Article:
When shopping for fiduciary liability coverage, consider the carrier’s experience, financial strength and reputation for paying claims. But, before you get started, please give us a call. We can help you compare costs and fit the purchase into your budget.
All too often, the competitive efforts of many companies are internally focused. Many businesses seek to develop better products and services without knowing enough about their competition.
To truly hone your competitive edge, you need to constantly ask one simple question: “What are they up to now?” And the best way to get answers is through the practice of competitive intelligence.
Legal and ethical data gathering
In the information age, companies have a strategic imperative to analyze every bit of data they can on what the competition is doing at all times. Of course, “at all times” doesn’t mean “at any cost.” Competitive intelligence is the process of legally and ethically gathering data on competitors. And your purpose isn’t to undercut what they’re doing but to anticipate trends, compare best practices and target opportunities.
What you need to track
Specifically, you need to stay apprised of your competitors’ product and service lines, financial standing, and market position. You should also track whether the competition is expanding or contracting. Mergers, acquisitions or strategic alliances could mean you need to play defense, while closures or bankruptcy may mean it’s time to go on the offensive.
Crafting a policy
Before you dive into competitive intelligence, it’s important to establish a formal policy governing your efforts. Please contact our firm for assistance. We can help you craft a policy, in consultation with your attorney, that enables you to gather the right information while minimizing the inherent risks involved.
If your company is getting aboard the telecommuting trend, consider the following four keys to success:
1. Set a trial period. Begin with a two- to six-month period during which the employee and his or her manager can get a feel for just how (and whether) this arrangement will work. If either side is unhappy at the end of the trial period, make adjustments or scrap the idea entirely.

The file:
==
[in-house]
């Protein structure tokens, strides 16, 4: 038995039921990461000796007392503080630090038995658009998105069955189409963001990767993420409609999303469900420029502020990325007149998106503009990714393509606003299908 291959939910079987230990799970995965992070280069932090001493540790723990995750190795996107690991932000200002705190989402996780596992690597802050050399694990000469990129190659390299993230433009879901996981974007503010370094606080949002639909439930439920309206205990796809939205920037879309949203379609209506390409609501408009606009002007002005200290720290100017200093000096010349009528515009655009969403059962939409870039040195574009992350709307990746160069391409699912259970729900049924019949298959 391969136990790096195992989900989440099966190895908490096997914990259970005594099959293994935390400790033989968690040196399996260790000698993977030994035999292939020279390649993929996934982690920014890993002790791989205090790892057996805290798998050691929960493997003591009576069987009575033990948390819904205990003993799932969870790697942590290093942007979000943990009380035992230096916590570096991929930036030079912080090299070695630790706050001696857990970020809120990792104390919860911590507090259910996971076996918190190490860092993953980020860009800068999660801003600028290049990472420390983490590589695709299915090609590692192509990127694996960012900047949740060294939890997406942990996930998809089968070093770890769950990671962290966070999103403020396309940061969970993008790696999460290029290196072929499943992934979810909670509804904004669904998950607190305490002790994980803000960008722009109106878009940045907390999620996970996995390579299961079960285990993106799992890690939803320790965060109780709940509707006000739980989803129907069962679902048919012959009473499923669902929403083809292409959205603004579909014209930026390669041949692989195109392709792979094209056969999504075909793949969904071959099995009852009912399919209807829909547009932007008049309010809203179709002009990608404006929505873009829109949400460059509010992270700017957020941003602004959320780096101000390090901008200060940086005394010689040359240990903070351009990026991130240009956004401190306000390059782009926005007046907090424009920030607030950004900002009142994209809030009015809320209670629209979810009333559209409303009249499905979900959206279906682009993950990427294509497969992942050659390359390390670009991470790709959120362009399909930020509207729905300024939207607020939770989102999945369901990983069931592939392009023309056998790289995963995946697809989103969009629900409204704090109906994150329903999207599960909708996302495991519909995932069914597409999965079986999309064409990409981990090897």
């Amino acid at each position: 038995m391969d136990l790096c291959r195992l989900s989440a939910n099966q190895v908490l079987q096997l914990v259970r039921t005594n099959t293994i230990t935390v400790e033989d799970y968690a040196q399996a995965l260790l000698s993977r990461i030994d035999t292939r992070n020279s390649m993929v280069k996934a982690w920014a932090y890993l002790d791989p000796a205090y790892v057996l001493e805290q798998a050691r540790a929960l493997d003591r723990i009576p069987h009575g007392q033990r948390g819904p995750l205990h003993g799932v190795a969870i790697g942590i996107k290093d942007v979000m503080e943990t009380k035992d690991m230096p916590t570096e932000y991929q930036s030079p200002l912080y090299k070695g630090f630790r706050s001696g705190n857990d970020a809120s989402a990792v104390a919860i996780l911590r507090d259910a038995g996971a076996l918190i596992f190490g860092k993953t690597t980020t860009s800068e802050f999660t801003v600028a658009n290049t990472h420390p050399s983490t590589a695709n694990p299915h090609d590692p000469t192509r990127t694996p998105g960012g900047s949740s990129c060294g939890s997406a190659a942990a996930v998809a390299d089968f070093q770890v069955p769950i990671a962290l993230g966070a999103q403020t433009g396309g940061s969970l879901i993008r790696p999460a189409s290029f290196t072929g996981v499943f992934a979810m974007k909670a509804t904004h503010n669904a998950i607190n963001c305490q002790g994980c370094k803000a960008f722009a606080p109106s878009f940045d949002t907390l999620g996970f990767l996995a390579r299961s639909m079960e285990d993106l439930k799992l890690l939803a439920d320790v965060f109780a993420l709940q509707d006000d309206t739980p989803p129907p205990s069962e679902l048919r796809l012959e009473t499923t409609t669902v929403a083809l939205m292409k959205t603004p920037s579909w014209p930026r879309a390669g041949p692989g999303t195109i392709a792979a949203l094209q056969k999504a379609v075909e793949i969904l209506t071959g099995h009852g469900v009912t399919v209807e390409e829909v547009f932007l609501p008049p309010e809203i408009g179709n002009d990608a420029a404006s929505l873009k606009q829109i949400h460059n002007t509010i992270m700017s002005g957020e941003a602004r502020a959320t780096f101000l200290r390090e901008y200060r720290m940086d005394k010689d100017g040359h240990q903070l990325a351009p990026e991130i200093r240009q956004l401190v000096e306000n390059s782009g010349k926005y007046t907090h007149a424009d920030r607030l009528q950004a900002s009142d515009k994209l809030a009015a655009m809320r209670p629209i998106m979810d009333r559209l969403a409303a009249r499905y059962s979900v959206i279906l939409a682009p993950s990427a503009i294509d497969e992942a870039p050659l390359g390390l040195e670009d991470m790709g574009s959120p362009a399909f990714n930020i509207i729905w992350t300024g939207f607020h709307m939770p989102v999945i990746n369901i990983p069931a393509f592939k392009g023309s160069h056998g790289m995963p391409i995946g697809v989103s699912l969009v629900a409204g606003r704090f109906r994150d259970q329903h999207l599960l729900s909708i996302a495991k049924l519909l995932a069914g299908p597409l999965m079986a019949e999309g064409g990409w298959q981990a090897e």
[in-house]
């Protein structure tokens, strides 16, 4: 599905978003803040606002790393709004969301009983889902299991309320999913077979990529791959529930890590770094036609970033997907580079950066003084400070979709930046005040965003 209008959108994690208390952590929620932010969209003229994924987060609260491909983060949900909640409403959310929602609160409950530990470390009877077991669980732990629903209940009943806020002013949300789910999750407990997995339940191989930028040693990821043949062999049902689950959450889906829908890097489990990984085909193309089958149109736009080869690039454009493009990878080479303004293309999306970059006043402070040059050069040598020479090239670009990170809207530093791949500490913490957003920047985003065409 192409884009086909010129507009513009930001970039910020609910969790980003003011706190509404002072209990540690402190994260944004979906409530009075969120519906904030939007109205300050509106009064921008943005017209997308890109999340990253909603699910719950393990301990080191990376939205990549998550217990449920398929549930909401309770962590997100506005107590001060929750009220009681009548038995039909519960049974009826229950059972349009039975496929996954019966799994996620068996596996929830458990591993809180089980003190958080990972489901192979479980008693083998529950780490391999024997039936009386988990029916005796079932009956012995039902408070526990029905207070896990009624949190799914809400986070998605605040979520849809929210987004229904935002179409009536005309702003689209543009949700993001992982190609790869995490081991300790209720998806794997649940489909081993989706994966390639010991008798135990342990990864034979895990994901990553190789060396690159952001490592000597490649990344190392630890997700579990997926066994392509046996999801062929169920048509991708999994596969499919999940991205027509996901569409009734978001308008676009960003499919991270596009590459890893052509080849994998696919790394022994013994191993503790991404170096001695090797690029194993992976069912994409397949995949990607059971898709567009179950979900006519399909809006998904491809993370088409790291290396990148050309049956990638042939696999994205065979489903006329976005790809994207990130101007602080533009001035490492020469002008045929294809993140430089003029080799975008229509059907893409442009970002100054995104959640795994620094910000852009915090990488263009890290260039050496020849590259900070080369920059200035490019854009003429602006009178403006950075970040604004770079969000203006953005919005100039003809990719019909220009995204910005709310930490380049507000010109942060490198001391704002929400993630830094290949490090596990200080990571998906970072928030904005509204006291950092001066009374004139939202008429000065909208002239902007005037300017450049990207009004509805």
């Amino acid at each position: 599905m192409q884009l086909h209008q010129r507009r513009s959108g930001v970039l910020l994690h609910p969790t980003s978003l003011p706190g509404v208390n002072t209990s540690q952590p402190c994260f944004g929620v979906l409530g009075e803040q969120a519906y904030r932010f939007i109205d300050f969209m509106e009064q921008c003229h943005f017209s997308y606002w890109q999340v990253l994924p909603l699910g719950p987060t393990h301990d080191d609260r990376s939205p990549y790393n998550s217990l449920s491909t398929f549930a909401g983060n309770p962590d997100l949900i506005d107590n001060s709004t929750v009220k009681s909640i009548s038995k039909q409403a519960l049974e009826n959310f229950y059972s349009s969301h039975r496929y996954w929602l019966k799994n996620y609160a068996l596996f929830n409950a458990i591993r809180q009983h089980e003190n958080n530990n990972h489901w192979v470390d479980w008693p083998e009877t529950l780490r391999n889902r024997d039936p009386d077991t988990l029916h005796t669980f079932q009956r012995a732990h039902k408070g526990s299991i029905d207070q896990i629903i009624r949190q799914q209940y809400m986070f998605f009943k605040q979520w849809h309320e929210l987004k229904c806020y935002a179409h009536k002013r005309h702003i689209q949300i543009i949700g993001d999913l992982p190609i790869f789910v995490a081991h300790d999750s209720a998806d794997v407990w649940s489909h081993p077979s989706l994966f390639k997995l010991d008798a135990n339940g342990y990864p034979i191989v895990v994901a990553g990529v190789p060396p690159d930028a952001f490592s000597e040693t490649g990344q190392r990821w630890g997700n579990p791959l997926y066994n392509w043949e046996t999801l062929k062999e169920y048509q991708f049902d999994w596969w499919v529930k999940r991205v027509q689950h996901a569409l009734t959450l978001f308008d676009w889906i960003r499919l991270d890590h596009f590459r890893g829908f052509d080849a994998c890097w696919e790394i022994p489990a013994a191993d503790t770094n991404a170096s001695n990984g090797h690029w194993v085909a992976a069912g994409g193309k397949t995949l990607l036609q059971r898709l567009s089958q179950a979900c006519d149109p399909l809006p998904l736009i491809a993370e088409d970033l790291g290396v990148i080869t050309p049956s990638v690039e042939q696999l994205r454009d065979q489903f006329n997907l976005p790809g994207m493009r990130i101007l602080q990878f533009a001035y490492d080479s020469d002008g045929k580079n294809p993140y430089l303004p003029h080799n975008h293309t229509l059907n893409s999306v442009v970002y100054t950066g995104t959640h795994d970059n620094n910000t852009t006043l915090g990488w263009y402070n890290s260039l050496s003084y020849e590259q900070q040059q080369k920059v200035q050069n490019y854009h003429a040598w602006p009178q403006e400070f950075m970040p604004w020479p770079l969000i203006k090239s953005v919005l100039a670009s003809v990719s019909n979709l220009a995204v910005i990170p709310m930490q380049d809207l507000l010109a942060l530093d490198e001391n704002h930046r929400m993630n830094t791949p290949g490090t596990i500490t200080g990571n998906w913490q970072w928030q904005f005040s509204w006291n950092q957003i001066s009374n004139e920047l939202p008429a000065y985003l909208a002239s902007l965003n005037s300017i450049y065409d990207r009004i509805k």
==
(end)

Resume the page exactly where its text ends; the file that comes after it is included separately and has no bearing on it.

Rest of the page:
2. Manage for results. Generally, telecommuters should be managed based on results — not on close scrutiny of everyday work methods. That said, instruct managers to schedule regular telephone calls and request status reports (as necessary) to stay in the loop.
3. Don’t forget about them. Just because they work remotely doesn’t mean they’re no longer part of the team. Include telecommuters in companywide e-mail announcements and invite them to meetings or events held at the office — even if you think they won’t be able to attend.
4. Provide quality technology. Telecommuters should have a reliable computer, Internet connection, telephone (with voice mail), and all the necessary software and network connections. This may seem obvious, but many people launch into telecommuting without considering the nuts and bolts of doing so.
Telecommuting arrangements can also save your company money, such as on office space. Contact us for help crunching the numbers.
The right mission statement can be a strong motivational force for employees — and a powerful marketing and branding tool. But, whether you’re writing one for the first time or creating a new statement as part of a rebranding effort, you’ve got to craft it carefully for maximum impact. Here are a few guidelines to follow: